• Seeing Double: Contestants are shown eight pairs of an image, with each pair slightly altered, and have 45 seconds to match all the pairs.
  • Off the Chart: Using the Videowriter, players had to find four words that were hidden in a pyramid-shaped puzzle.
  • Kiss my Picture: Similar to "Slap Happy", lips "kiss" the image, revealing a portion of the pictures containing celebrities. Teams had to guess three of them correctly.
  • Splatter it On: Portions of the picture are splattered on to the screen. Teams had to guess four pictures correctly.
  • Scrambled Pictures: A picture was broken up into 16 pieces and reassembled slowly. Contestants had 15 seconds to guess what the picture was.
  • Extreme Close-up: A camera would show an object very close-up and slowly zoom out to show the entire item. Contestants had to identify three items in 30 seconds.
  • Computer Printout: Contestants had to guess 5 celebrities while the screen "prints out" the next celebrity.
  • You Can Count On It: Mike asks the contestants math questions, and should they get it right, a portion of the picture was revealed. When time ran out, contestants had to guess what the picture was.
  • Buried with the Mummy: Contestants had to guess the shape of the object that was "wrapped" in the tape matching the background.
  • Wrap It: Similar to Buried with the Mummy, contestants had to guess the objects that camouflaged in the same texture as the background.
  • Word Up: Contestants have to find words in a crossword puzzle and when time was up, they had to guess what the words in the puzzle were relating to.
  • Filler-up Irregular: A video of an object being covered in a substance is shown in reverse. Contestants had 15 seconds to identify the object.
  • Digitized Display: Pixelated pictures would slowly come into focus, and contestants had to identify five in 30 seconds.
  • Name That Theme: Mike will tell the contestants what the theme is, and the contestants are tasked with finding five or eight things that relate to the theme in 30 seconds.
  • To Half or Half Not: Pictures of celebrities' faces have been mirrored, and contestants had to guess four of them in 30 seconds.

Power Surge themes (Physical Activity)

  • Toss Across: Played similar to the Tyco game of the same name. The team playing had 30 seconds to toss computer chips in an attempt to flip the pieces over to reveal a number. The pieces also had punctuation marks and the Get the Picture logo, both of which they had to avoid. The game continued until time ran out, all nine numbers were revealed, or the team ran out of chips.
  • Ring Toss for Pieces: Similarly to Toss Across, the playing team had to throw red and blue rings to the connectors on a chip-like board. When time ran out, the pylons with rings around them would remove a portion of the picture.
  • Putting for Pieces: On a motherboard-like surface, players had to putt pink golf balls into one of the nine holes, revealing a picture when time ran out.
  • Shuffling for Pieces: Similar to shuffleboard, with the exception of contestants shuffling large floppy disks, trying to get the center of the disk onto designated spots, in numerical order from top to bottom.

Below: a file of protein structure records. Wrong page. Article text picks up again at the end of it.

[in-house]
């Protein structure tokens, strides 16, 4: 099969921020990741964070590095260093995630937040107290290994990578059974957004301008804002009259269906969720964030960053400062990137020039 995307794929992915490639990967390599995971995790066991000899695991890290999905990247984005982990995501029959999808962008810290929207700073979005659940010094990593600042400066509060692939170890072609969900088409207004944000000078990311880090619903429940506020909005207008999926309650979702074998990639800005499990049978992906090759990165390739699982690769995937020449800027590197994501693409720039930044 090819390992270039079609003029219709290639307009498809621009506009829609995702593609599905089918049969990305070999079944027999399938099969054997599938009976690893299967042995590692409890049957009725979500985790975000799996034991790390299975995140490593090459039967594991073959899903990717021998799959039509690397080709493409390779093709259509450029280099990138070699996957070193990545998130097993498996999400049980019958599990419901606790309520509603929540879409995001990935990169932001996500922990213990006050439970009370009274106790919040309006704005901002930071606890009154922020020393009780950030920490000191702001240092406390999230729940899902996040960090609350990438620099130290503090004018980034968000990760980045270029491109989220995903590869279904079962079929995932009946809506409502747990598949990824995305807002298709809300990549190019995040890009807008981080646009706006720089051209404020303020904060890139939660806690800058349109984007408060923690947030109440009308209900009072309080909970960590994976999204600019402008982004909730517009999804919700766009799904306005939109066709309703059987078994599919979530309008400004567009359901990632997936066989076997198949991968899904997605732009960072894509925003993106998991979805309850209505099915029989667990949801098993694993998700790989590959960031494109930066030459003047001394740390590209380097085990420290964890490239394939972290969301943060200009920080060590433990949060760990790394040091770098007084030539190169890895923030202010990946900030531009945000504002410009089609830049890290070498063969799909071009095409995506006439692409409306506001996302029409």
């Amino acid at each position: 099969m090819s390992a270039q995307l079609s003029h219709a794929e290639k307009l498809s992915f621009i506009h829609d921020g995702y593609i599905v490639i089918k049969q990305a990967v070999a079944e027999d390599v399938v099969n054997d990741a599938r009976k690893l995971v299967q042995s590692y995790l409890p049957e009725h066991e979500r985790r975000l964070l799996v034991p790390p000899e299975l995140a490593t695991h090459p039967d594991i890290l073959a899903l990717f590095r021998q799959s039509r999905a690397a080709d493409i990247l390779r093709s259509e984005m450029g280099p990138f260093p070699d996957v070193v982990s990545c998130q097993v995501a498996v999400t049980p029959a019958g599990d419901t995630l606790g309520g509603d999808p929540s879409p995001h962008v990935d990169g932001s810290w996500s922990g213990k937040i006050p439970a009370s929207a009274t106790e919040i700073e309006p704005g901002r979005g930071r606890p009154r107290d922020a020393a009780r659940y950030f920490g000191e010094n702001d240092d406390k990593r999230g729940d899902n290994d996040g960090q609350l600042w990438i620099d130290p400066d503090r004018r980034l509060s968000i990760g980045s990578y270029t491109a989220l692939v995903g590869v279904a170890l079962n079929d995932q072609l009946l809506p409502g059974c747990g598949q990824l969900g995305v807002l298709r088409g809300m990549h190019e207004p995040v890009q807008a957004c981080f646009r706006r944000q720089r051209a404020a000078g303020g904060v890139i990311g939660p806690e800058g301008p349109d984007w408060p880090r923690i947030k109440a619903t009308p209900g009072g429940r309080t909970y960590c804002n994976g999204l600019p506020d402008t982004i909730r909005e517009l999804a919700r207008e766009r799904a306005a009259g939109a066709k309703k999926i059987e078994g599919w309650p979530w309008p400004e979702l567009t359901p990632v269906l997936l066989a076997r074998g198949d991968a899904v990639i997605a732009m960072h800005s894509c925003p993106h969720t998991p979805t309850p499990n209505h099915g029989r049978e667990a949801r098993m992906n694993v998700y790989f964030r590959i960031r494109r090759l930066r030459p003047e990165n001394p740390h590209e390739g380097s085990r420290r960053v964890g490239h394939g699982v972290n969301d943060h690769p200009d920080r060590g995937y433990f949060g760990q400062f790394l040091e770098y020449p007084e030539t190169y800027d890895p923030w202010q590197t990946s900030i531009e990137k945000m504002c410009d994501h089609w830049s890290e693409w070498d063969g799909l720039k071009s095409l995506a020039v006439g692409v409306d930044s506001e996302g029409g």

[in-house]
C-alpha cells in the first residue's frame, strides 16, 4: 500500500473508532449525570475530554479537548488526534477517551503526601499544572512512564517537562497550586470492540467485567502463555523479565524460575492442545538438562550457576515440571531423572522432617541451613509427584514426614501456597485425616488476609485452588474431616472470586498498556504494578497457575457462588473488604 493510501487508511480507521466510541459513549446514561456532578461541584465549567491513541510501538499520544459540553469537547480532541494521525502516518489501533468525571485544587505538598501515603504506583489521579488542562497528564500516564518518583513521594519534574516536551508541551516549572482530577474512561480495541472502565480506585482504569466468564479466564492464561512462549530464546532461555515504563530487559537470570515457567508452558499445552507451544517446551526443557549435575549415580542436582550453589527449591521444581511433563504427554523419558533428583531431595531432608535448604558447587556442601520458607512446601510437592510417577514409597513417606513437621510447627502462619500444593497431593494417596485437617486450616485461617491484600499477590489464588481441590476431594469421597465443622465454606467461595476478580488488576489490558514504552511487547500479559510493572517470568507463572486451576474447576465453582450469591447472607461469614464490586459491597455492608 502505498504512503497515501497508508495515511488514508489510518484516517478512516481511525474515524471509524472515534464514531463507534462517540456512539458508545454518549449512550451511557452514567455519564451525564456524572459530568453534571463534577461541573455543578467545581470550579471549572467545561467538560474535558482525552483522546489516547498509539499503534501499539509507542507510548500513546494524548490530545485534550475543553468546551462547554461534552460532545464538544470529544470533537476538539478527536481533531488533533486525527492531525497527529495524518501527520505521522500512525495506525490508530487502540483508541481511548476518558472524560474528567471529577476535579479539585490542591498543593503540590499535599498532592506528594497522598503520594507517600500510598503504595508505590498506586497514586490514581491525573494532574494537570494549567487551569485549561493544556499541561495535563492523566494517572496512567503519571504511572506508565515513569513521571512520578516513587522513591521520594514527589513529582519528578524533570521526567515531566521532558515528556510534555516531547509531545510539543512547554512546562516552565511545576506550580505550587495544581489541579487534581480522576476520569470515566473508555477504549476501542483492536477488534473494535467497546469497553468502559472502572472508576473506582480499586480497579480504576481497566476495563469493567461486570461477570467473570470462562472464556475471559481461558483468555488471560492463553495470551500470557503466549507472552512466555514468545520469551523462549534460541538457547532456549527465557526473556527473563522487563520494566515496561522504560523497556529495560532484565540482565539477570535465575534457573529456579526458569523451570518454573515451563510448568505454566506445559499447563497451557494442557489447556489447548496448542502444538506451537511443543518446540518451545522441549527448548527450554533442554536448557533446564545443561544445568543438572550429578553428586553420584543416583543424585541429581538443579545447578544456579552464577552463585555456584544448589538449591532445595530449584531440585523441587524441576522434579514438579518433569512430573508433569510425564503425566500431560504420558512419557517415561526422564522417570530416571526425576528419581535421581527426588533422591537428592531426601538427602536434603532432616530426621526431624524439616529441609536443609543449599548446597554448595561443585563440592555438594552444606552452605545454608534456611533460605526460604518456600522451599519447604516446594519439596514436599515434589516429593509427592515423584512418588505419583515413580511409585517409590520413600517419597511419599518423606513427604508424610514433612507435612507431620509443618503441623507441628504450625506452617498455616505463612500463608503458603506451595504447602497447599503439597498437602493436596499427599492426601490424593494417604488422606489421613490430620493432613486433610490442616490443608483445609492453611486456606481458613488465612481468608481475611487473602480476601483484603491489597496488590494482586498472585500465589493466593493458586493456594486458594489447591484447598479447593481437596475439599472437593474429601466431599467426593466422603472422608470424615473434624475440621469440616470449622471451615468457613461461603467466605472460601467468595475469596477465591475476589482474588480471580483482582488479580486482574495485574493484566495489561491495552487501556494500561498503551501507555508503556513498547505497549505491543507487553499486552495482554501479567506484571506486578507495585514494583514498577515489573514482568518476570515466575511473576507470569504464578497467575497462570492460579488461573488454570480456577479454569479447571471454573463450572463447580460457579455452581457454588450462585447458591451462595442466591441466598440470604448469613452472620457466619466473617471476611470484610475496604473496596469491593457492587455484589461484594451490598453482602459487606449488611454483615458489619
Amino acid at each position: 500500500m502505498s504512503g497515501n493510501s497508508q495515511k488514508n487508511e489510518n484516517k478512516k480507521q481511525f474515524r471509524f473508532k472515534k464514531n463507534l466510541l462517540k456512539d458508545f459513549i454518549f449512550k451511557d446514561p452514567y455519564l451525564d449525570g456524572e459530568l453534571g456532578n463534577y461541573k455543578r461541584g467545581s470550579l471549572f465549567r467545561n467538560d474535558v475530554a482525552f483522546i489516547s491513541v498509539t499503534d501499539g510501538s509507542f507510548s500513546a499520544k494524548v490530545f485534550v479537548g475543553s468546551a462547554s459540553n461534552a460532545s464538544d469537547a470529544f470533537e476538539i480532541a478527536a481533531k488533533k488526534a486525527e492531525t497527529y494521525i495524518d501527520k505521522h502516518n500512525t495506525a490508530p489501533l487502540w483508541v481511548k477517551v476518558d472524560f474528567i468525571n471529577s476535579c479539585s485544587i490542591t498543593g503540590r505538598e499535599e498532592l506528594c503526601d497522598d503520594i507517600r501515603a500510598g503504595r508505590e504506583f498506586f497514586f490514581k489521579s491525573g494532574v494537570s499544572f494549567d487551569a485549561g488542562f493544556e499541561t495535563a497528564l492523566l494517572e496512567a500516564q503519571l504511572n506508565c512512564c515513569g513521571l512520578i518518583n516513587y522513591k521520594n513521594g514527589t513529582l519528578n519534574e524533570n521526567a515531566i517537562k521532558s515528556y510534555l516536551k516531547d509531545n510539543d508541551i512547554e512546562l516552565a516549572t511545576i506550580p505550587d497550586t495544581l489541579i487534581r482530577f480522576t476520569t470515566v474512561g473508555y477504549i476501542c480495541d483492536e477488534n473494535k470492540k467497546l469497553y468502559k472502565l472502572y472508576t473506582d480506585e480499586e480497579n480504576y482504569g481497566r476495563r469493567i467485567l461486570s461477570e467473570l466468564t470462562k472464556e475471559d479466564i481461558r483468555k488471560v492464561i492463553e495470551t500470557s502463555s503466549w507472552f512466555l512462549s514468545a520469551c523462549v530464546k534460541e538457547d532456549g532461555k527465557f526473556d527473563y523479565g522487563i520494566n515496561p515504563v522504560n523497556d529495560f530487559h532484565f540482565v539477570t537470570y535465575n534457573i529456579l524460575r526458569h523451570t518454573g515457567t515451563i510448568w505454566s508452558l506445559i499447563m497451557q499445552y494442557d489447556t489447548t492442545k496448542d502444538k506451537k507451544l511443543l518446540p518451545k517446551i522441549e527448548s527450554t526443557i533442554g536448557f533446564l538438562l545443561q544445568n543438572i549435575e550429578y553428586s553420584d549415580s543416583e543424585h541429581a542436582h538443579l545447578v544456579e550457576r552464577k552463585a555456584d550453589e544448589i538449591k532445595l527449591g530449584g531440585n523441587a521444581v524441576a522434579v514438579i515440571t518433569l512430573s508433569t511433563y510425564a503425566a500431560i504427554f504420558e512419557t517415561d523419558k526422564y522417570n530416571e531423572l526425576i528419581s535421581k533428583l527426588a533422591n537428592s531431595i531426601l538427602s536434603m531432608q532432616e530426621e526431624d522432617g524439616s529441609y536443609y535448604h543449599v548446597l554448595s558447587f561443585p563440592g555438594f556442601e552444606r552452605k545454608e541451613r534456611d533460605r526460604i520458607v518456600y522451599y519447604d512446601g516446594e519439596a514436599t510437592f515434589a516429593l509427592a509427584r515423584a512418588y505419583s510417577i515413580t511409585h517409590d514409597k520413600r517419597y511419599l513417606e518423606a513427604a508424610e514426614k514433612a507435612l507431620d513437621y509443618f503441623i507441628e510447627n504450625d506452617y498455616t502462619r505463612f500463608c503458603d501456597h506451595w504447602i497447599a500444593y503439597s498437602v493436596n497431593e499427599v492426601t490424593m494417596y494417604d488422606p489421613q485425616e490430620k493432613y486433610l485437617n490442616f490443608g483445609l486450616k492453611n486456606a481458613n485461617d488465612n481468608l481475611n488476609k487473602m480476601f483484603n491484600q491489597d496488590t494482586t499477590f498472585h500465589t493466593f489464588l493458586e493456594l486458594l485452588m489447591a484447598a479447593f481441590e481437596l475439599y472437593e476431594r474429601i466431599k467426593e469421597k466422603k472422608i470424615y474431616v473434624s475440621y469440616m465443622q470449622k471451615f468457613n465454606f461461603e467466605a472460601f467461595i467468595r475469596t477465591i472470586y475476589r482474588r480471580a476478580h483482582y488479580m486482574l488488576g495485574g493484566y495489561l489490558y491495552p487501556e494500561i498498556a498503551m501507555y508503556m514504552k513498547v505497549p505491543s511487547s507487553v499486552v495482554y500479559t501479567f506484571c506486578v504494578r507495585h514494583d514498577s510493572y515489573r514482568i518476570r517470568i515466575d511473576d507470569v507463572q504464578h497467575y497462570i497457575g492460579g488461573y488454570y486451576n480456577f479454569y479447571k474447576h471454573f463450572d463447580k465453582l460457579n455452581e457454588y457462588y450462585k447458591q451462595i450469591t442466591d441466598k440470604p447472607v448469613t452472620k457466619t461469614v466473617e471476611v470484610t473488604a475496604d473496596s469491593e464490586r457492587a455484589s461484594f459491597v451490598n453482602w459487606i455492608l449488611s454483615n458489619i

At the end of the time or if the team got all 9, a picture on a 3-by-3 grid was shown with the revealed places on the grid, and a correct guess won, an incorrect guess or ran out of time give the opposing team 40 points.

  • Jigsaw Puzzle: The contestants have 45 seconds to put a jigsaw puzzle together, retrieving the pieces from a podium and placing them on a giant jigsaw puzzle board. When time runs out or if the puzzle is complete, the contestants must guess what the picture formed by the puzzle is.

Bonus Round (Mega Memory)


Nine numbered pictures were shown to the team for ten seconds, then concealed. The team stood in front of a large keypad numbered 1 through 9, each button corresponding to one of the pictures. O'Malley read a clue corresponding to one of the nine hidden pictures. Taking turns, the contestants pressed the number of the matching picture. For each correct answer within 45 seconds, the team won cash or a prize. The team won $200 per square for identifying the first six; two prizes of increasing value for the next two, and a trip for all nine. They did occasionally deviate from offering a travel prize as the grand prize -- merchandise prizes such as a new computer or a camcorder were sometimes seen.

Rule changes in the Second Season

  • The game started out with a toss-up picture played the same way as the speed rounds.
  • Contestants now played for points instead of dollars.
  • There were two "Power Surges" in round two, and they were now involved knowledge instead of skill (just like in round 1). In addition, all Power Surges were played center stage (the knowledge based Power Surges in season one were played at the contestant podium).
  • The time in the "Mega Memory" bonus round was reduced to 35 seconds, and teams now earned $100 for the first six matches. The shortening of the round to 35 seconds was likely because of a few teams that made the bonus round look too easy in the first season (a few teams won with almost 20 seconds remaining). The time deduction made the bonus round much harder, with many teams not reaching the merchandise prizes or grand prize in the bonus round because they failed to get 6 matches before time expired.

Episode status

Although the series ended first-run episodes on December 6, 1991, reruns continued to air weekly until March 13, 1993. Reruns later aired on Nickelodeon GAS from the channel's launch on March 1, 1999, all the way until its closure on December 31, 2007. Episodes of Get the Picture could be watched on Nick's own TurboNick service from 2007 until 2009.

International Versions

In the United Kingdom, the show aired its own version on Nickelodeon UK and the final round was renamed '''Total Recall'''. It is possible that other countries have versions as well.


  1. The Complete Directory to Prime Time Network and Cable TV Shows: 1946-Present by Tim Brooks and Earle Marsh

External links